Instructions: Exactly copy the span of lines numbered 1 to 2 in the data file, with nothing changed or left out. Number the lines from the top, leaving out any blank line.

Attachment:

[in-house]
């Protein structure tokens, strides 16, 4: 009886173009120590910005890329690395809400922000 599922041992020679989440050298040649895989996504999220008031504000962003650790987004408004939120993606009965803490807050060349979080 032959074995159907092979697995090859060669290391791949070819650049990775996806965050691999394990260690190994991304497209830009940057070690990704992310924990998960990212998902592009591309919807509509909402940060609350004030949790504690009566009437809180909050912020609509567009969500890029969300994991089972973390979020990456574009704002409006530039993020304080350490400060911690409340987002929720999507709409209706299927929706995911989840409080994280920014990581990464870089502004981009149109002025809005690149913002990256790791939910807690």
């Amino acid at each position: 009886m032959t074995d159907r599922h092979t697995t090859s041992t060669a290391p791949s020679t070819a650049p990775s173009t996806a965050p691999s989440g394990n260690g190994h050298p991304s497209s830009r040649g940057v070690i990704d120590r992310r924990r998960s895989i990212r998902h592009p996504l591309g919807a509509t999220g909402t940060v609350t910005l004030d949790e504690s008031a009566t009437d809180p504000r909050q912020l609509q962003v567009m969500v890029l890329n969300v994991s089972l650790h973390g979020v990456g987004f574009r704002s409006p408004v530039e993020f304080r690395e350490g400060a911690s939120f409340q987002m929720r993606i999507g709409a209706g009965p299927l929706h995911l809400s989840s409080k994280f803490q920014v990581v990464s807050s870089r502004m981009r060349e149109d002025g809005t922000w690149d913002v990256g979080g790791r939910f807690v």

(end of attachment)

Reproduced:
[in-house]
């Protein structure tokens, strides 16, 4: 009886173009120590910005890329690395809400922000 599922041992020679989440050298040649895989996504999220008031504000962003650790987004408004939120993606009965803490807050060349979080 032959074995159907092979697995090859060669290391791949070819650049990775996806965050691999394990260690190994991304497209830009940057070690990704992310924990998960990212998902592009591309919807509509909402940060609350004030949790504690009566009437809180909050912020609509567009969500890029969300994991089972973390979020990456574009704002409006530039993020304080350490400060911690409340987002929720999507709409209706299927929706995911989840409080994280920014990581990464870089502004981009149109002025809005690149913002990256790791939910807690």